Shoal Lake 40 First Nation by the numbers

Empty 20-litre water bottles sit outside Laura Green's house waiting for pickup and refilling. Shoal Lake 40, despite supplying water to the city of Winnipeg, is under a boil water advisory and lacks year round road access. John Woods / The Canadian Press

SHOAL LAKE, Ont. – A century ago, the federal government expropriated land inhabited by the Shoal Lake 40 First Nation for construction of an aqueduct to provide water to the city of Winnipeg. Band members were moved onto a man-made island.

READ MORE: The price of Winnipeg’s water: A First Nation’s misery

That decision continues to have impacts to this day as residents risk their lives on dangerous ice roads and the community finds itself under one of Canada’s longest standing boil-water advisories.

A look at Shoal Lake 40 First Nation’s struggles, by the numbers:

15.2 — The width in metres of the diversion canal which turned Shoal Lake 40 First Nation land into a man-made island.

9 — The number of people locals can remember who have died by trying to cross the lake to the island in unsafe conditions.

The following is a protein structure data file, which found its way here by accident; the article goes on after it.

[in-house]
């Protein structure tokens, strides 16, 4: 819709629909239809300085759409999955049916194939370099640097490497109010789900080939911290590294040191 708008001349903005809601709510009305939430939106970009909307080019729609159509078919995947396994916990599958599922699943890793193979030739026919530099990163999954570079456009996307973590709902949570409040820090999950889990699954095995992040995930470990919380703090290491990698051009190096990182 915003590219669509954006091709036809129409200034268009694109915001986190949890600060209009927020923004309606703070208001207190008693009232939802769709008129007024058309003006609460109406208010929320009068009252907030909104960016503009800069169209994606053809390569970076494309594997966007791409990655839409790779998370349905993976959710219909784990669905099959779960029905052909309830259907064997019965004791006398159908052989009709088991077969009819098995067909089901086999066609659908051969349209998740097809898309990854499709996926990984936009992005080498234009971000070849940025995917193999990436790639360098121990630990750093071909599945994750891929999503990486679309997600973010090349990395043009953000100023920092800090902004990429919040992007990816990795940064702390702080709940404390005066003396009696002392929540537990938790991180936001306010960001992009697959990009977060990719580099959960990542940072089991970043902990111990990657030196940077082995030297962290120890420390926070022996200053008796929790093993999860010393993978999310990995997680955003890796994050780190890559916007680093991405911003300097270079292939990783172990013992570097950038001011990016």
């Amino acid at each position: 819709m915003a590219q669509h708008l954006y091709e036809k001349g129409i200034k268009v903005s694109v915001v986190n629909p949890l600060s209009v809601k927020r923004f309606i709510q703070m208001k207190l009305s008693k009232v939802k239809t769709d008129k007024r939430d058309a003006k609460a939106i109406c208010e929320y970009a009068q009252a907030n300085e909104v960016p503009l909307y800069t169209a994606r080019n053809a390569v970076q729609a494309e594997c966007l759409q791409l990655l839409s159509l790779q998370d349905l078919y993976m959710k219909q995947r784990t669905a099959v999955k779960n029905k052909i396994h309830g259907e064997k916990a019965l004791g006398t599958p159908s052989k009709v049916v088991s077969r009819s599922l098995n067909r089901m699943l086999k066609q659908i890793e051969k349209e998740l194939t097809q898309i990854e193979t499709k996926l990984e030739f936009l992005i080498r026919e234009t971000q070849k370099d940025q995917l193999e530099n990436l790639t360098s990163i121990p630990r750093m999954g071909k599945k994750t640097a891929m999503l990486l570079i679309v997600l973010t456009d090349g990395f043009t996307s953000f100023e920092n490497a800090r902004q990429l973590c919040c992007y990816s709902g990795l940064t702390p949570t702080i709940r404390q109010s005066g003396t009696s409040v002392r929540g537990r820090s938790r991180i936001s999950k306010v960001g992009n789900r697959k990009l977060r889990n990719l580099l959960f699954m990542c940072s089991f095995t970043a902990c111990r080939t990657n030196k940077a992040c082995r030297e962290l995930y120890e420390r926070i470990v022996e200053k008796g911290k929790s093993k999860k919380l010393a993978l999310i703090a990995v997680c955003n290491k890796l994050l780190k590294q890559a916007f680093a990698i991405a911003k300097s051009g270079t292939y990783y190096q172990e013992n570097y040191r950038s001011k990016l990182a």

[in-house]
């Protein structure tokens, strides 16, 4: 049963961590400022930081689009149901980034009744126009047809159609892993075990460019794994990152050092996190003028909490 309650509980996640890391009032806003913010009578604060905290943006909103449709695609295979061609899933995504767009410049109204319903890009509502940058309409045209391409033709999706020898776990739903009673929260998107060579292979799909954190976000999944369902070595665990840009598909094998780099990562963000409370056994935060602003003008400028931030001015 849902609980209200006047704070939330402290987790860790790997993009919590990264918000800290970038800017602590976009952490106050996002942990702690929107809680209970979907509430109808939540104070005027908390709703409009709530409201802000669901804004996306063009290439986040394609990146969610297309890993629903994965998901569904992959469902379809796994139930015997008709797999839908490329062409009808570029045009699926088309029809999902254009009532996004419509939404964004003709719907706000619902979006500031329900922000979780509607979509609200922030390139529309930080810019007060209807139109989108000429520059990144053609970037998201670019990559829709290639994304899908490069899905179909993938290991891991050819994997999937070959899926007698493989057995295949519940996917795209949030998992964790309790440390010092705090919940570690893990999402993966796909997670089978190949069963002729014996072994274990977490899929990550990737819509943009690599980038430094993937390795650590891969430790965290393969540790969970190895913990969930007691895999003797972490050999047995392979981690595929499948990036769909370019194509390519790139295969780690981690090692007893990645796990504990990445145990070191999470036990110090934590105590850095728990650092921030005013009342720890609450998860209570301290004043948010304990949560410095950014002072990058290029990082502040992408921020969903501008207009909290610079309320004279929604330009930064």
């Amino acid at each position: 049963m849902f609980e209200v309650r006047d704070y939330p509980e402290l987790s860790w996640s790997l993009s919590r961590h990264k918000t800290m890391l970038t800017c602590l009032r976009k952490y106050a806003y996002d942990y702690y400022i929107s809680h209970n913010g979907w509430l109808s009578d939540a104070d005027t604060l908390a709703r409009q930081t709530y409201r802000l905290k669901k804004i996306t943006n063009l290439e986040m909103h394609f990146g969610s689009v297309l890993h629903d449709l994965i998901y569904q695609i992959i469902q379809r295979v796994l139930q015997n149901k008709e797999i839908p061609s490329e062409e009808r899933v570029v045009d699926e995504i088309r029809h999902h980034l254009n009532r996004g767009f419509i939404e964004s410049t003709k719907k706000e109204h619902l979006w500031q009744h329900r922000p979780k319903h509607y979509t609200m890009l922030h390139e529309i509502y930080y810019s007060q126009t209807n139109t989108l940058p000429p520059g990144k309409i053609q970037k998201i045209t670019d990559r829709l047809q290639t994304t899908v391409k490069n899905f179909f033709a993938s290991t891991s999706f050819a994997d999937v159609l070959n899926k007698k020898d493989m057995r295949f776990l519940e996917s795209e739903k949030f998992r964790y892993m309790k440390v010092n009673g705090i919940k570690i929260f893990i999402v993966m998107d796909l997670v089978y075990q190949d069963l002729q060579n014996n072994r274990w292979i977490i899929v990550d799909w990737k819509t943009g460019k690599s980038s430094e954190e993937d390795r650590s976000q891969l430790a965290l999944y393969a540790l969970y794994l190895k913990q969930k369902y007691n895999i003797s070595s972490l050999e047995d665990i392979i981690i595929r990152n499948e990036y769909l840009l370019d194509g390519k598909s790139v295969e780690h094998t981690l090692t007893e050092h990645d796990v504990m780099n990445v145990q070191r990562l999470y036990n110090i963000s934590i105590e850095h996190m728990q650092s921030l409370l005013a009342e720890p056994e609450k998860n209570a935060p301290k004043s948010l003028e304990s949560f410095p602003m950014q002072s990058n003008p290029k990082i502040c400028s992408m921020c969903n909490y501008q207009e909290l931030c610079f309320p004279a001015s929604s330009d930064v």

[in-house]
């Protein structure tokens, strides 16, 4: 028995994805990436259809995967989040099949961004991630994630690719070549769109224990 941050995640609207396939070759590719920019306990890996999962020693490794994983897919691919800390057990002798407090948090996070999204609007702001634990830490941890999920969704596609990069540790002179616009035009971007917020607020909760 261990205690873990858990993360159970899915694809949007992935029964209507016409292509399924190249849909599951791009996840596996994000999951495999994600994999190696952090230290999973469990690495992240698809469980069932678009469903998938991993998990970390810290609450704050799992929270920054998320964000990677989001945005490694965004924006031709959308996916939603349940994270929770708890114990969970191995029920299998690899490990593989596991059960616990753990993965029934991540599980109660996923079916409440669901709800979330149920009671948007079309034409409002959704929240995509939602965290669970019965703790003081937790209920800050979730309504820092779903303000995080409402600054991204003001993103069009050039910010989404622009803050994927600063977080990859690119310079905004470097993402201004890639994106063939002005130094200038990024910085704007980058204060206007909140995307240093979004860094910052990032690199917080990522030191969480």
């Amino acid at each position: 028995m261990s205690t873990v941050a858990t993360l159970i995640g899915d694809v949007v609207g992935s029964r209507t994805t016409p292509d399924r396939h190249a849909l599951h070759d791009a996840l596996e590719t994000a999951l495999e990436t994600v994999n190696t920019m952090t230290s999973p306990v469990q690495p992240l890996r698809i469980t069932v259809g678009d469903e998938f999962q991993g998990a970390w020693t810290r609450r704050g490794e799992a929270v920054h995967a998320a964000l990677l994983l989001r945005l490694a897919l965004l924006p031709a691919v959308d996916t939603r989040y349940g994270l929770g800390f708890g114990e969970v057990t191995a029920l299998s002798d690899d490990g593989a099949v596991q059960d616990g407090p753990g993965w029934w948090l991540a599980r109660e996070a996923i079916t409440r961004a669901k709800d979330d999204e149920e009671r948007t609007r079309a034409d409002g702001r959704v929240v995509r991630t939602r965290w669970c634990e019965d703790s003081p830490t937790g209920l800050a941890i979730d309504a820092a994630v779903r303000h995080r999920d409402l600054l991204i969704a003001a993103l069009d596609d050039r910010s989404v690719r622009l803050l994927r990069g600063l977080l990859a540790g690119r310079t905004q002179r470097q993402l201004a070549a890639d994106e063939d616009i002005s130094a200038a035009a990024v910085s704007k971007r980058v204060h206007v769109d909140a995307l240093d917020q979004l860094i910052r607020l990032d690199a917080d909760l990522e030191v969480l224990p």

$30 million — The estimated amount of money it would take to build an all-weather road connecting the reserve with the mainland.

17 — The number of years Shoal Lake 40 has lived under a boil-water advisory.

$100,000 — The amount of money the reserve spends a year on bottled water.

$15 million — The estimated amount of money it would take to build a water treatment plant.

270 — The number of people still living on the reserve.

30 — The percentage of the reserve’s population left on the man-made island

READ MORE: Shoal Lake 40 First Nation under boil water advisory for 17 years


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